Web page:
Southeastern 8%, b) 6% 6.4% growth in passenger numbers, delivering a 13% increase in passenger revenue
Southern6%, b) 6%6.7% growth in passenger number, delivering a 13.2% increase in passenger revenue
National Express Group

Interim six months ended 30 June 08

—  Normalised operating profit up to £39.6 million from £28.7 million

—  Passenger revenue growth of 9%

—  Interim dividend up 10%

—  Dividends of £40.2 million were paid during the period (up from £36.4 million)

—  Dividends of £19.4 million were proposed for approval during the period (2007: £17.6 million)

Chairman Richard Bowker "Trading in the UK is encouraging"
C2C6%, b) 6%
National Express East Anglia6%, b) 6%
National Express East Coast6%, b) 7.4% 11% revenue growth
Stagecoach Group

Interim six months ended 31 October 08

—  Revenue up 50.7% to £486.4 million

—  Increase in operating profit by 25.3% to £31.7 million from £25.3 million

—  (Operating margin decreased by 1.3% to 6.5% from 7.8%)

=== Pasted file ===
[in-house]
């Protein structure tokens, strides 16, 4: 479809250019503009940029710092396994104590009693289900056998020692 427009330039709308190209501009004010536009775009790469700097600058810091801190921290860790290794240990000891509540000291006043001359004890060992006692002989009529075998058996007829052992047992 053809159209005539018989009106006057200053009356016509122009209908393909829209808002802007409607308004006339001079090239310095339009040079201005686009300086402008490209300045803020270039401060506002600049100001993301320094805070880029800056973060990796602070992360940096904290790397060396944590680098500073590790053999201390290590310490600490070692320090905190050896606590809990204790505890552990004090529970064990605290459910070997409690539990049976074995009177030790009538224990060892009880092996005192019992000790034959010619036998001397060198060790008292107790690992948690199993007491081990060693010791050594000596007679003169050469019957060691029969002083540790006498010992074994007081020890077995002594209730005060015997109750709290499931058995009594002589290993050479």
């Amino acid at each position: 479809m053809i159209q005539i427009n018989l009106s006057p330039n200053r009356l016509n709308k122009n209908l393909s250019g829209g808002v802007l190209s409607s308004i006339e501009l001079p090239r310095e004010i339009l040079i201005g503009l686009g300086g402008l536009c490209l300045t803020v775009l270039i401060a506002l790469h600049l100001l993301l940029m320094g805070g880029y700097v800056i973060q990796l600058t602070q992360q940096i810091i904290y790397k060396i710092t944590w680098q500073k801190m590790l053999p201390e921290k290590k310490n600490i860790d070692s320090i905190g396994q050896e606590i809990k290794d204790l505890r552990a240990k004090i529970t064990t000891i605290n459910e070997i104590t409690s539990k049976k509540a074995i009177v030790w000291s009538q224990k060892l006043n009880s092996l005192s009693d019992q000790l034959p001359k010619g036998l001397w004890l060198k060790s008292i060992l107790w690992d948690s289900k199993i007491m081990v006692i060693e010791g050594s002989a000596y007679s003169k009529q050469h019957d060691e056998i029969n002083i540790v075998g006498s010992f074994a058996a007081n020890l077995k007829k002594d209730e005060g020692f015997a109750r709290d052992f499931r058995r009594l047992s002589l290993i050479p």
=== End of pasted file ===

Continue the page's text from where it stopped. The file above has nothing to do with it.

—  Stagecoach received a £19.4 million dividend (up 76.4%) for its 49% share of the Virgin Rail Group. Virgin fares are to increase by (a) 6% and (b) 7%.

—  33.3% increase in dividend

—  £28.9 million equity dividend

—  Full year dividend for year end 30 April 2008 increased 31.7%. Final dividend of £28.9 million proposed for approval (2007: £20.4 million

Chairman Bob Speirs "Challenging short-term outlook in UK Rail; decisive management action in anticipation of this."

—  Planning for a significant drop in Central London Employment

—  Cost reduction programme including headcount reductions

East Midlands Trains6%, b) 7% 14.1% increase in revenue
South West Trains6%, b) 7.2%